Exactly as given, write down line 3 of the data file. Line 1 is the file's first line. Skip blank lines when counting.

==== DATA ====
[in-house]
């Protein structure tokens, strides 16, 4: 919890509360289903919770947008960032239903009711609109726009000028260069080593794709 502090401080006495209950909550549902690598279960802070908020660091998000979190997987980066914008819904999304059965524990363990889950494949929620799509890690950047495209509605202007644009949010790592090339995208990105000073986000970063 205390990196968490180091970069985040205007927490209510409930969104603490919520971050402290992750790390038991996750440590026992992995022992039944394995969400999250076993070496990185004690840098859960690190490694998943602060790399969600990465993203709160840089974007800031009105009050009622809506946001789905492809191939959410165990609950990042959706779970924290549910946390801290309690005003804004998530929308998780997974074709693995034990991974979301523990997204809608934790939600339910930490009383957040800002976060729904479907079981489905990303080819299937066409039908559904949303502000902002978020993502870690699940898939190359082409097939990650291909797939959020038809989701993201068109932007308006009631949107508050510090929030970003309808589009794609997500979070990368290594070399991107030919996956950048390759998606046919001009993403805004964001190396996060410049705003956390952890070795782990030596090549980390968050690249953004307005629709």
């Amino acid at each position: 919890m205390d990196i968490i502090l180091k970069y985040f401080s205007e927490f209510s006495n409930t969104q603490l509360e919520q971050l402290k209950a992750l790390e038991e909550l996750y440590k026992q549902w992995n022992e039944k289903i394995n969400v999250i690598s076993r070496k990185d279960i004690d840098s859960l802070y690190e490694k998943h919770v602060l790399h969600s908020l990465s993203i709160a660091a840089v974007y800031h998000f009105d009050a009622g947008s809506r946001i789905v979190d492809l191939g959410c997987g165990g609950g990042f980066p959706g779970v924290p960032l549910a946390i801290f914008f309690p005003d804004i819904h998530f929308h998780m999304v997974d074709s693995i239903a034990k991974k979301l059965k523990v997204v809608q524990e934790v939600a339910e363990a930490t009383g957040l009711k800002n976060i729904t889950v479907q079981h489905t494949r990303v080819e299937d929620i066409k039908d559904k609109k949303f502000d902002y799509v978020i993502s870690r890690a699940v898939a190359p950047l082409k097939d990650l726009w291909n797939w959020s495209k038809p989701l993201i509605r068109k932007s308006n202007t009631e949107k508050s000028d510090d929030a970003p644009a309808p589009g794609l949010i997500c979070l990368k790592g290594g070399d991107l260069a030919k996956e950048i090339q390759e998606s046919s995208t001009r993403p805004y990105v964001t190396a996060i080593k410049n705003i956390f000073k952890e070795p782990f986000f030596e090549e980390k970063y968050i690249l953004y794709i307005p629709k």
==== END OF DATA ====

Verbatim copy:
């Amino acid at each position: 919890m205390d990196i968490i502090l180091k970069y985040f401080s205007e927490f209510s006495n409930t969104q603490l509360e919520q971050l402290k209950a992750l790390e038991e909550l996750y440590k026992q549902w992995n022992e039944k289903i394995n969400v999250i690598s076993r070496k990185d279960i004690d840098s859960l802070y690190e490694k998943h919770v602060l790399h969600s908020l990465s993203i709160a660091a840089v974007y800031h998000f009105d009050a009622g947008s809506r946001i789905v979190d492809l191939g959410c997987g165990g609950g990042f980066p959706g779970v924290p960032l549910a946390i801290f914008f309690p005003d804004i819904h998530f929308h998780m999304v997974d074709s693995i239903a034990k991974k979301l059965k523990v997204v809608q524990e934790v939600a339910e363990a930490t009383g957040l009711k800002n976060i729904t889950v479907q079981h489905t494949r990303v080819e299937d929620i066409k039908d559904k609109k949303f502000d902002y799509v978020i993502s870690r890690a699940v898939a190359p950047l082409k097939d990650l726009w291909n797939w959020s495209k038809p989701l993201i509605r068109k932007s308006n202007t009631e949107k508050s000028d510090d929030a970003p644009a309808p589009g794609l949010i997500c979070l990368k790592g290594g070399d991107l260069a030919k996956e950048i090339q390759e998606s046919s995208t001009r993403p805004y990105v964001t190396a996060i080593k410049n705003i956390f000073k952890e070795p782990f986000f030596e090549e980390k970063y968050i690249l953004y794709i307005p629709k």